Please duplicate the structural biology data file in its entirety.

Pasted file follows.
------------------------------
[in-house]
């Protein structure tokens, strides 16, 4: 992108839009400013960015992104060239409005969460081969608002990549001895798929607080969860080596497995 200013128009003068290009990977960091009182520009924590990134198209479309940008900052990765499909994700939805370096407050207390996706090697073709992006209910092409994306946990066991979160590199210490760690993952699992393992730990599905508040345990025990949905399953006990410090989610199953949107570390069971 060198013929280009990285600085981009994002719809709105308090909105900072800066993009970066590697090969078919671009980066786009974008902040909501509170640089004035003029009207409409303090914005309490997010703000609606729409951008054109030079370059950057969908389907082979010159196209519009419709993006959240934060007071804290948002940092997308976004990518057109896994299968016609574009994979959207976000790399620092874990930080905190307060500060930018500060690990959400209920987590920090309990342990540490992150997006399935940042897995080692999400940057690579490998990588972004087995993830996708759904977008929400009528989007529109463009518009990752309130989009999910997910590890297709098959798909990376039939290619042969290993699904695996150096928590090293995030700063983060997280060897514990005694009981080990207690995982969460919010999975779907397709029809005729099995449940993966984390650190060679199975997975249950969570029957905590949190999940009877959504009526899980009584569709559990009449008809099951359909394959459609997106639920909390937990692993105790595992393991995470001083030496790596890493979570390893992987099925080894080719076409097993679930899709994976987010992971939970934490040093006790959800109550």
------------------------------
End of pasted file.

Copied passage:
[in-house]
């Protein structure tokens, strides 16, 4: 992108839009400013960015992104060239409005969460081969608002990549001895798929607080969860080596497995 200013128009003068290009990977960091009182520009924590990134198209479309940008900052990765499909994700939805370096407050207390996706090697073709992006209910092409994306946990066991979160590199210490760690993952699992393992730990599905508040345990025990949905399953006990410090989610199953949107570390069971 060198013929280009990285600085981009994002719809709105308090909105900072800066993009970066590697090969078919671009980066786009974008902040909501509170640089004035003029009207409409303090914005309490997010703000609606729409951008054109030079370059950057969908389907082979010159196209519009419709993006959240934060007071804290948002940092997308976004990518057109896994299968016609574009994979959207976000790399620092874990930080905190307060500060930018500060690990959400209920987590920090309990342990540490992150997006399935940042897995080692999400940057690579490998990588972004087995993830996708759904977008929400009528989007529109463009518009990752309130989009999910997910590890297709098959798909990376039939290619042969290993699904695996150096928590090293995030700063983060997280060897514990005694009981080990207690995982969460919010999975779907397709029809005729099995449940993966984390650190060679199975997975249950969570029957905590949190999940009877959504009526899980009584569709559990009449008809099951359909394959459609997106639920909390937990692993105790595992393991995470001083030496790596890493979570390893992987099925080894080719076409097993679930899709994976987010992971939970934490040093006790959800109550």